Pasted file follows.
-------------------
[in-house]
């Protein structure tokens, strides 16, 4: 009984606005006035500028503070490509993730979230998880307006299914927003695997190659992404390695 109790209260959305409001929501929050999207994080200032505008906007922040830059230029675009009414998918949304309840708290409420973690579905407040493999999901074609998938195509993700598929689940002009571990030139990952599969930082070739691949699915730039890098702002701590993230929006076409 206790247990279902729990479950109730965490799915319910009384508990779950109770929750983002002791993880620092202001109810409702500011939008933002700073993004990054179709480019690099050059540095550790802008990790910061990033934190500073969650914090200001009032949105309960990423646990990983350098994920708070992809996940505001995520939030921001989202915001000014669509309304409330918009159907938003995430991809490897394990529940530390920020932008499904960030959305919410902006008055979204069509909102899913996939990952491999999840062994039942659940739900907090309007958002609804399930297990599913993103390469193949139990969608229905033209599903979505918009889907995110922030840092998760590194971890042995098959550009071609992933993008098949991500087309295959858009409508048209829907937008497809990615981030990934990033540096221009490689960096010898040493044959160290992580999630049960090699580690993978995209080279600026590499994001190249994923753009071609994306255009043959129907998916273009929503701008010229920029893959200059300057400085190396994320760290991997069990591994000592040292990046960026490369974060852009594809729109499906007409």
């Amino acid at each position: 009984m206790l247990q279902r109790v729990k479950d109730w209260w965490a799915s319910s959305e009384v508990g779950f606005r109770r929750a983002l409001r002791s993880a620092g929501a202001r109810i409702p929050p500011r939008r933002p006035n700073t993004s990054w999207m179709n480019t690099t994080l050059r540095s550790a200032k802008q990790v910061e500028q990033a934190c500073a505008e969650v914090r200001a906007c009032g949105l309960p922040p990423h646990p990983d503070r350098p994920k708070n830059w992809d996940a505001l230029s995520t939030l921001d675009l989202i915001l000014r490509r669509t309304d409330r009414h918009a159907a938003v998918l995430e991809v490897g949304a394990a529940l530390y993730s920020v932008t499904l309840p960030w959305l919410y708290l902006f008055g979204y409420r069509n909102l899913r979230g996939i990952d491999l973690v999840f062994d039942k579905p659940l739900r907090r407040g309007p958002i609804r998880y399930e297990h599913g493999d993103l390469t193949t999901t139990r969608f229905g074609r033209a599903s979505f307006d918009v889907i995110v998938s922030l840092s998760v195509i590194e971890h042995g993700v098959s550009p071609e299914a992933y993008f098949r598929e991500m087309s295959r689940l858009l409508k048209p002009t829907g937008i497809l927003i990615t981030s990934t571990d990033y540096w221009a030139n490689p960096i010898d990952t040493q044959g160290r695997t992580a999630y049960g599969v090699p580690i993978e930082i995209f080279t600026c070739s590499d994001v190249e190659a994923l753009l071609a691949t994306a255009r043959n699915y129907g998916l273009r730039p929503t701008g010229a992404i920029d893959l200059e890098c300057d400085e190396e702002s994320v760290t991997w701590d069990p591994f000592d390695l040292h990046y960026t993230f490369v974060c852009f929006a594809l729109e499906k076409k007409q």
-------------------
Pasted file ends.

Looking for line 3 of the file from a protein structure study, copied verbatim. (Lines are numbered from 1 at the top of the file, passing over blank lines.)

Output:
């Amino acid at each position: 009984m206790l247990q279902r109790v729990k479950d109730w209260w965490a799915s319910s959305e009384v508990g779950f606005r109770r929750a983002l409001r002791s993880a620092g929501a202001r109810i409702p929050p500011r939008r933002p006035n700073t993004s990054w999207m179709n480019t690099t994080l050059r540095s550790a200032k802008q990790v910061e500028q990033a934190c500073a505008e969650v914090r200001a906007c009032g949105l309960p922040p990423h646990p990983d503070r350098p994920k708070n830059w992809d996940a505001l230029s995520t939030l921001d675009l989202i915001l000014r490509r669509t309304d409330r009414h918009a159907a938003v998918l995430e991809v490897g949304a394990a529940l530390y993730s920020v932008t499904l309840p960030w959305l919410y708290l902006f008055g979204y409420r069509n909102l899913r979230g996939i990952d491999l973690v999840f062994d039942k579905p659940l739900r907090r407040g309007p958002i609804r998880y399930e297990h599913g493999d993103l390469t193949t999901t139990r969608f229905g074609r033209a599903s979505f307006d918009v889907i995110v998938s922030l840092s998760v195509i590194e971890h042995g993700v098959s550009p071609e299914a992933y993008f098949r598929e991500m087309s295959r689940l858009l409508k048209p002009t829907g937008i497809l927003i990615t981030s990934t571990d990033y540096w221009a030139n490689p960096i010898d990952t040493q044959g160290r695997t992580a999630y049960g599969v090699p580690i993978e930082i995209f080279t600026c070739s590499d994001v190249e190659a994923l753009l071609a691949t994306a255009r043959n699915y129907g998916l273009r730039p929503t701008g010229a992404i920029d893959l200059e890098c300057d400085e190396e702002s994320v760290t991997w701590d069990p591994f000592d390695l040292h990046y960026t993230f490369v974060c852009f929006a594809l729109e499906k076409k007409q």